One of the main questions to emerge from these reflections is just how refugee learners can learn in such a context. How can learners communicate with institutions of higher learning and with organizations willing to support refugee access to higher education? How can learners share their needs across languages and cultures, including learning cultures, particularly if the gaps in understanding are too deep and too wide? How do providers foster cultural and linguistic ownership and ensure that courses are culturally and linguistically relevant?
The main challenge for higher education providers entails escaping the lure of tried-and-true higher education models. How can we avoid the attractiveness of the concept of humanitarian assistance as a way to “provide”? How can we rise to the challenge and recognize that the greatest successes shall be found in a participatory approach that engages and empowers beneficiaries to co-design solutions and make learning a two-way process? Indeed, the true beneficiaries of all Higher Education in Emergencies initiatives must be refugee learners and their communities, since learning is both an individual and a social activity, and the knowledge and skills refugee learners acquire should also help advance their communities.
4.2.1 Disruptive Higher Education in Fragile Contexts: Digital Ecosystems and Open Educational Resources (OERs)
Even in traditional Higher Education (HE) models, education is not synonymous with taking a course or pursuing a course of study, whether in a lecture hall, a seminar room or on a learning portal. Education includes knowledge and skill acquisition, instruction, debate, application of acquired expertise, critical inquiry, cultural expression, and transmission to other members of the community and society.
Refugee youth enrolled in Higher Education programs also seek learning environments that challenge them to learn and grow beyond the textbook or classroom. While the liberty to think and challenge ideas and opinions is often the norm in universities, such space is limited or nonexistent in refugee contexts. In times of crisis, insecurity, fear, and destruction, youth are greatly affected and have few opportunities and even less space for free and open thinking. Furthermore, refugee youth are often too old to qualify for most educational programs and too young to have much experience or stability to help them through such difficult times (Evans and Forte 2013). Living in dangerous conflict and crisis areas poses numerous challenges for refugee youth, including the threats of armed groups and tight legal restrictions on employment and freedom of movement (Burde 2014).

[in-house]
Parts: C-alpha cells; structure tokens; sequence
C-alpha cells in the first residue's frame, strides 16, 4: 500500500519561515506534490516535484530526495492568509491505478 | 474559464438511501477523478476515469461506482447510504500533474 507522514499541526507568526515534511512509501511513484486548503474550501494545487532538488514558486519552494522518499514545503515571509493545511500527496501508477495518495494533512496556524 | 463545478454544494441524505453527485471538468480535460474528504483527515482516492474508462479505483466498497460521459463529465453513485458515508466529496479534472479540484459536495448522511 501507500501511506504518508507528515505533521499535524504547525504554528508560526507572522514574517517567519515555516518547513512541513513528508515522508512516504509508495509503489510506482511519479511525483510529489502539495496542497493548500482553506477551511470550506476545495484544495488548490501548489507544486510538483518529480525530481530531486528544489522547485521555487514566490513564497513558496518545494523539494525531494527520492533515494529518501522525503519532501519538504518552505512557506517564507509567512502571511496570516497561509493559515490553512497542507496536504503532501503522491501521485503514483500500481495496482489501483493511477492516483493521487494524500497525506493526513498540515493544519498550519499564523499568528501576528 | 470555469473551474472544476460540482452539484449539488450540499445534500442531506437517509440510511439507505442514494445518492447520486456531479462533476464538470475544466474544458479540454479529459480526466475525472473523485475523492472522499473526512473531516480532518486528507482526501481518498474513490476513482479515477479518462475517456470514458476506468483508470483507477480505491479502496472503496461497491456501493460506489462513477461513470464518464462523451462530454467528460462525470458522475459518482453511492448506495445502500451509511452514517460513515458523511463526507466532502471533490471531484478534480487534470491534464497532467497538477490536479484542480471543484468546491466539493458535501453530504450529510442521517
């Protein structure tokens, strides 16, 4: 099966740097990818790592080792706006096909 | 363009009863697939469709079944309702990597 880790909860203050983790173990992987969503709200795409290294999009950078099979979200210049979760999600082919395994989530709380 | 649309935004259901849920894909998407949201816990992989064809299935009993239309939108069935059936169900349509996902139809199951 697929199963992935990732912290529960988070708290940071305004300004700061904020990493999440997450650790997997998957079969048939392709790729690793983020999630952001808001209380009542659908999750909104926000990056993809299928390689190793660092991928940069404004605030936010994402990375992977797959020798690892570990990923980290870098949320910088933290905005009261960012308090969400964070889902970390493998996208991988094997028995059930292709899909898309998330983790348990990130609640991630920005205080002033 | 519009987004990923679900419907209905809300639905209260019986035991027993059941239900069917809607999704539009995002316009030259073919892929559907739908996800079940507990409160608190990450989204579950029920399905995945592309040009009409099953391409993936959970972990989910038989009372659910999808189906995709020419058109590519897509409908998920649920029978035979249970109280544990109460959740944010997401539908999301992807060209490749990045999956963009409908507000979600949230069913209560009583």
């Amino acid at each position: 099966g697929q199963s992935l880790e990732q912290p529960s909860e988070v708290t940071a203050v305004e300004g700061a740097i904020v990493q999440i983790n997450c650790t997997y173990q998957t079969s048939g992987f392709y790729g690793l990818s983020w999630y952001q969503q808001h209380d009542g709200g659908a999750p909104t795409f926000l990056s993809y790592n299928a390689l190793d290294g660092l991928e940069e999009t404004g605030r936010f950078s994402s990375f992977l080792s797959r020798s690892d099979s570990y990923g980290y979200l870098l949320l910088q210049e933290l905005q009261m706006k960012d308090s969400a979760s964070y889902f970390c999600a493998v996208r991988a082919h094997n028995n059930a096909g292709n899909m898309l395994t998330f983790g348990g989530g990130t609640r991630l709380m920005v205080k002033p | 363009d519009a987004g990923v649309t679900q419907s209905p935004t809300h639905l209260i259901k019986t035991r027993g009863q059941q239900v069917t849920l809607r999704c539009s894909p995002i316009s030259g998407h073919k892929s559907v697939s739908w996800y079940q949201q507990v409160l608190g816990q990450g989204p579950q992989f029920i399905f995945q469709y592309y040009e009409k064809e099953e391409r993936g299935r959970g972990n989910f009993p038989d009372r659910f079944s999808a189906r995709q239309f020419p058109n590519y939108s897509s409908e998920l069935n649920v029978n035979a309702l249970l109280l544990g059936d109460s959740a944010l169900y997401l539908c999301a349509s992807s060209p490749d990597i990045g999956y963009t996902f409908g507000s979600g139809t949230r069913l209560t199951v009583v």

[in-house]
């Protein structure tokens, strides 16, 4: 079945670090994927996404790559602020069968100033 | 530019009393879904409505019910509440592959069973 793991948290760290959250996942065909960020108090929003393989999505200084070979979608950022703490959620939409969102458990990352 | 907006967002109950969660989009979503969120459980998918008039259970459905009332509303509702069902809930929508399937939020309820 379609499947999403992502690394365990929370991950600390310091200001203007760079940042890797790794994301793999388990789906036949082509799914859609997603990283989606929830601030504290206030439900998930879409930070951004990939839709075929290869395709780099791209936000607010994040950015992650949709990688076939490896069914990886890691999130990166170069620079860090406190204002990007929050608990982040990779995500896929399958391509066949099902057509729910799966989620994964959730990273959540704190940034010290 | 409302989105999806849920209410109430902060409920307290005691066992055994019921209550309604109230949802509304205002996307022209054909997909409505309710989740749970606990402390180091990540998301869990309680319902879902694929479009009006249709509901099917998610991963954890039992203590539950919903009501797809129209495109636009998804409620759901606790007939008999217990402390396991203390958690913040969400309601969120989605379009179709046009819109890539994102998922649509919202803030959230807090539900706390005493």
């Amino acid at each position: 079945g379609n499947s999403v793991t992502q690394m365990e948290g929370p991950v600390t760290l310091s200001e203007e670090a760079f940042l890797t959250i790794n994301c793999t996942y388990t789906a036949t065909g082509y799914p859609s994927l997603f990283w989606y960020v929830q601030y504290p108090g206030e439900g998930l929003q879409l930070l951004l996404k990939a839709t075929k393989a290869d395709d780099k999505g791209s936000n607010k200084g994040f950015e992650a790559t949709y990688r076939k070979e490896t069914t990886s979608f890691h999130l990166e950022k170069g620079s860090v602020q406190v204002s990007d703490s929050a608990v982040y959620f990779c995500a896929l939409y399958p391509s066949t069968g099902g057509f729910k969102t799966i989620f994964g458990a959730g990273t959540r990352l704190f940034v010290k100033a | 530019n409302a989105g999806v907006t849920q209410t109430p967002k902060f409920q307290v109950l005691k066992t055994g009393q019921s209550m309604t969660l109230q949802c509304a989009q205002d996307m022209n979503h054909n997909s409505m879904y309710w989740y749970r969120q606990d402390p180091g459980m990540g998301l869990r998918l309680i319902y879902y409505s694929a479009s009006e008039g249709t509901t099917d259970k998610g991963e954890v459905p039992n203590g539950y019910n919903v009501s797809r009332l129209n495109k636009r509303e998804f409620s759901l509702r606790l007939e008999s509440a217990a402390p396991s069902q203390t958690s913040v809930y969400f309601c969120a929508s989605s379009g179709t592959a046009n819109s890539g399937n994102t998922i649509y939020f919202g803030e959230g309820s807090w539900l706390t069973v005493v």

Higher Education thrives in larger spaces that offer diverse inputs and encourage free expression, allowing learners to combine free navigation of learning resources with more structured tutoring and mentoring approaches. Unorthodox learning pathways unleash creativity; interrupted learning pathways, however, are hurdles. Protracted displacement is the biggest such hurdle, a major stumbling block to satisfying intellectual curiosity and leading a dignified life. This is due to the feeling of helplessness and insecurity that can compound feelings of despair and hopelessness over years of displacement with limited or no educational or economic opportunities.
Open Educational Resources (OERs), and more specifically Massive Open Online Courses (MOOCs), have disrupted Higher Education in the Global North by challenging traditional assumptions and practices about teaching and learning, most notably by putting the learner at the center of the design and using technology to enable the learning process. As such, MOOCs have acted as a catalyst for change and have prompted many educators to rethink what education should look like today and how we can best design it.